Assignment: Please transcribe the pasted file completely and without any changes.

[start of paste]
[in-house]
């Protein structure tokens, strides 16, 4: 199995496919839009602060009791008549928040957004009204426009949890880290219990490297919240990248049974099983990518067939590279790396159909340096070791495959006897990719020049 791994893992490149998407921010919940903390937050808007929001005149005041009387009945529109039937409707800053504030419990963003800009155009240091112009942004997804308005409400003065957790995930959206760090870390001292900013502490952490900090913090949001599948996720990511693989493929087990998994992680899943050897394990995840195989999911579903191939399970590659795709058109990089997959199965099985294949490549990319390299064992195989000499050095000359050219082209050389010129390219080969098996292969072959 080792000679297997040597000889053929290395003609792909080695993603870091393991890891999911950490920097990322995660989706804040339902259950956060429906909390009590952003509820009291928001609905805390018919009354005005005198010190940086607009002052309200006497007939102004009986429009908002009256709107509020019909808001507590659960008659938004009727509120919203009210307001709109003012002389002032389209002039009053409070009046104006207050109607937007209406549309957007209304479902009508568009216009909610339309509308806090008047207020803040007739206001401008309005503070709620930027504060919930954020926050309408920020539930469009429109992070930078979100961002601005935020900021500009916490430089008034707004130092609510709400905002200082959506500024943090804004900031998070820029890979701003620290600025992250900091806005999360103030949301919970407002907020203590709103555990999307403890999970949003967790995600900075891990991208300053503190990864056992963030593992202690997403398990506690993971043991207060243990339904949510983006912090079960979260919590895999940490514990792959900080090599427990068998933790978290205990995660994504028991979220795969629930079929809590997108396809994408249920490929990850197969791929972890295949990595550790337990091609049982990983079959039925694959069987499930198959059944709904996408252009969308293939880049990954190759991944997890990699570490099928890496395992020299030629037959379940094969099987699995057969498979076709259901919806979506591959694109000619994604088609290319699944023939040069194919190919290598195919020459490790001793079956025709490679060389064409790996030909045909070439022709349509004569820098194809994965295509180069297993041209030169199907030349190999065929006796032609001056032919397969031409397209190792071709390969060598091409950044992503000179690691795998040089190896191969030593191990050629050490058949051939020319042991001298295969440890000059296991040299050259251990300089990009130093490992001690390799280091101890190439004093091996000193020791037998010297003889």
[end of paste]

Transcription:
[in-house]
């Protein structure tokens, strides 16, 4: 199995496919839009602060009791008549928040957004009204426009949890880290219990490297919240990248049974099983990518067939590279790396159909340096070791495959006897990719020049 791994893992490149998407921010919940903390937050808007929001005149005041009387009945529109039937409707800053504030419990963003800009155009240091112009942004997804308005409400003065957790995930959206760090870390001292900013502490952490900090913090949001599948996720990511693989493929087990998994992680899943050897394990995840195989999911579903191939399970590659795709058109990089997959199965099985294949490549990319390299064992195989000499050095000359050219082209050389010129390219080969098996292969072959 080792000679297997040597000889053929290395003609792909080695993603870091393991890891999911950490920097990322995660989706804040339902259950956060429906909390009590952003509820009291928001609905805390018919009354005005005198010190940086607009002052309200006497007939102004009986429009908002009256709107509020019909808001507590659960008659938004009727509120919203009210307001709109003012002389002032389209002039009053409070009046104006207050109607937007209406549309957007209304479902009508568009216009909610339309509308806090008047207020803040007739206001401008309005503070709620930027504060919930954020926050309408920020539930469009429109992070930078979100961002601005935020900021500009916490430089008034707004130092609510709400905002200082959506500024943090804004900031998070820029890979701003620290600025992250900091806005999360103030949301919970407002907020203590709103555990999307403890999970949003967790995600900075891990991208300053503190990864056992963030593992202690997403398990506690993971043991207060243990339904949510983006912090079960979260919590895999940490514990792959900080090599427990068998933790978290205990995660994504028991979220795969629930079929809590997108396809994408249920490929990850197969791929972890295949990595550790337990091609049982990983079959039925694959069987499930198959059944709904996408252009969308293939880049990954190759991944997890990699570490099928890496395992020299030629037959379940094969099987699995057969498979076709259901919806979506591959694109000619994604088609290319699944023939040069194919190919290598195919020459490790001793079956025709490679060389064409790996030909045909070439022709349509004569820098194809994965295509180069297993041209030169199907030349190999065929006796032609001056032919397969031409397209190792071709390969060598091409950044992503000179690691795998040089190896191969030593191990050629050490058949051939020319042991001298295969440890000059296991040299050259251990300089990009130093490992001690390799280091101890190439004093091996000193020791037998010297003889």